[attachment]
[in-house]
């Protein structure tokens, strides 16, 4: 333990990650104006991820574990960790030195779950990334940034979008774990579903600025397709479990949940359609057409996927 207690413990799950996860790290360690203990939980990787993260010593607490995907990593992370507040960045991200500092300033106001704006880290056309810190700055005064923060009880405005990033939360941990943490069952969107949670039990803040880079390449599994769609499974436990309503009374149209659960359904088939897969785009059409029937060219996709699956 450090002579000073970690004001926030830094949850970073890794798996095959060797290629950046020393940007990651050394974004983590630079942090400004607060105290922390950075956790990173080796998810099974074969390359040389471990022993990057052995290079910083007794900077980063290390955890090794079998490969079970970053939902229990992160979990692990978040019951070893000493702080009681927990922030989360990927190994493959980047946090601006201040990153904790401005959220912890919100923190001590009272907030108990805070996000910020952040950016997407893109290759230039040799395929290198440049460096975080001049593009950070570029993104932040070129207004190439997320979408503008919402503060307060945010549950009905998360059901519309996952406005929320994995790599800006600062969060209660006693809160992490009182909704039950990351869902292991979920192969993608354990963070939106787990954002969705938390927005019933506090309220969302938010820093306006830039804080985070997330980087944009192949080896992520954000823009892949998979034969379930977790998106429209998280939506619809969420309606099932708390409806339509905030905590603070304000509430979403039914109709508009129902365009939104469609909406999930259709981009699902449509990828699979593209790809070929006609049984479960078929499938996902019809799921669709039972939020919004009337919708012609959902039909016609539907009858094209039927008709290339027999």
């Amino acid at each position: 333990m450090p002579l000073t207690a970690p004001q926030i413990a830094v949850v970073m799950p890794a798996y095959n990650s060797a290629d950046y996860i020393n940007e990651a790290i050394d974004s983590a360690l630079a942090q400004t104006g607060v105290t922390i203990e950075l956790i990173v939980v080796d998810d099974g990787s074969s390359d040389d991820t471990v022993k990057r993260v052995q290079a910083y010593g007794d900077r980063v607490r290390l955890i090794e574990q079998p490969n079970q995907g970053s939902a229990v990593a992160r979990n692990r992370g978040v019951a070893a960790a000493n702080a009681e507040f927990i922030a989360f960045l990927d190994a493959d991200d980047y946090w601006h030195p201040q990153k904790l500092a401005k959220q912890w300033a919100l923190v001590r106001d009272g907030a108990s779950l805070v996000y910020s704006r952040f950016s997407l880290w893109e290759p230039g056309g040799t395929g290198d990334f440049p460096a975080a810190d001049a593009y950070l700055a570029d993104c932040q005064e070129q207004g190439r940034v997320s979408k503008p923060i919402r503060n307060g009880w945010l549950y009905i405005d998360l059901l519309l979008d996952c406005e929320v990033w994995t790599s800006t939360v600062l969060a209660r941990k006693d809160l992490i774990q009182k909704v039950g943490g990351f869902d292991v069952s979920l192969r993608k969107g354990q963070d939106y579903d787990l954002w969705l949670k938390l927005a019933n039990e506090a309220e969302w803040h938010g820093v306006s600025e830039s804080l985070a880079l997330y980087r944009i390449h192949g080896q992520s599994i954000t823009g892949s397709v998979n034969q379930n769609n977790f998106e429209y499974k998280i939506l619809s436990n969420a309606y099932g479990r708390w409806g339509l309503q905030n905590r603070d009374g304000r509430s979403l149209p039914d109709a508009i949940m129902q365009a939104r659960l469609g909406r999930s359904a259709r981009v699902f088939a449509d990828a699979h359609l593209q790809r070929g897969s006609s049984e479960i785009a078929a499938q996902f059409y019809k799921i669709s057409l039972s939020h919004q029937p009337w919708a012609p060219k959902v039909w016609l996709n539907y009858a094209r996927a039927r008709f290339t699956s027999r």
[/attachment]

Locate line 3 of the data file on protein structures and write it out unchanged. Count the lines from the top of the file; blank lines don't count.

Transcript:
């Amino acid at each position: 333990m450090p002579l000073t207690a970690p004001q926030i413990a830094v949850v970073m799950p890794a798996y095959n990650s060797a290629d950046y996860i020393n940007e990651a790290i050394d974004s983590a360690l630079a942090q400004t104006g607060v105290t922390i203990e950075l956790i990173v939980v080796d998810d099974g990787s074969s390359d040389d991820t471990v022993k990057r993260v052995q290079a910083y010593g007794d900077r980063v607490r290390l955890i090794e574990q079998p490969n079970q995907g970053s939902a229990v990593a992160r979990n692990r992370g978040v019951a070893a960790a000493n702080a009681e507040f927990i922030a989360f960045l990927d190994a493959d991200d980047y946090w601006h030195p201040q990153k904790l500092a401005k959220q912890w300033a919100l923190v001590r106001d009272g907030a108990s779950l805070v996000y910020s704006r952040f950016s997407l880290w893109e290759p230039g056309g040799t395929g290198d990334f440049p460096a975080a810190d001049a593009y950070l700055a570029d993104c932040q005064e070129q207004g190439r940034v997320s979408k503008p923060i919402r503060n307060g009880w945010l549950y009905i405005d998360l059901l519309l979008d996952c406005e929320v990033w994995t790599s800006t939360v600062l969060a209660r941990k006693d809160l992490i774990q009182k909704v039950g943490g990351f869902d292991v069952s979920l192969r993608k969107g354990q963070d939106y579903d787990l954002w969705l949670k938390l927005a019933n039990e506090a309220e969302w803040h938010g820093v306006s600025e830039s804080l985070a880079l997330y980087r944009i390449h192949g080896q992520s599994i954000t823009g892949s397709v998979n034969q379930n769609n977790f998106e429209y499974k998280i939506l619809s436990n969420a309606y099932g479990r708390w409806g339509l309503q905030n905590r603070d009374g304000r509430s979403l149209p039914d109709a508009i949940m129902q365009a939104r659960l469609g909406r999930s359904a259709r981009v699902f088939a449509d990828a699979h359609l593209q790809r070929g897969s006609s049984e479960i785009a078929a499938q996902f059409y019809k799921i669709s057409l039972s939020h919004q029937p009337w919708a012609p060219k959902v039909w016609l996709n539907y009858a094209r996927a039927r008709f290339t699956s027999r």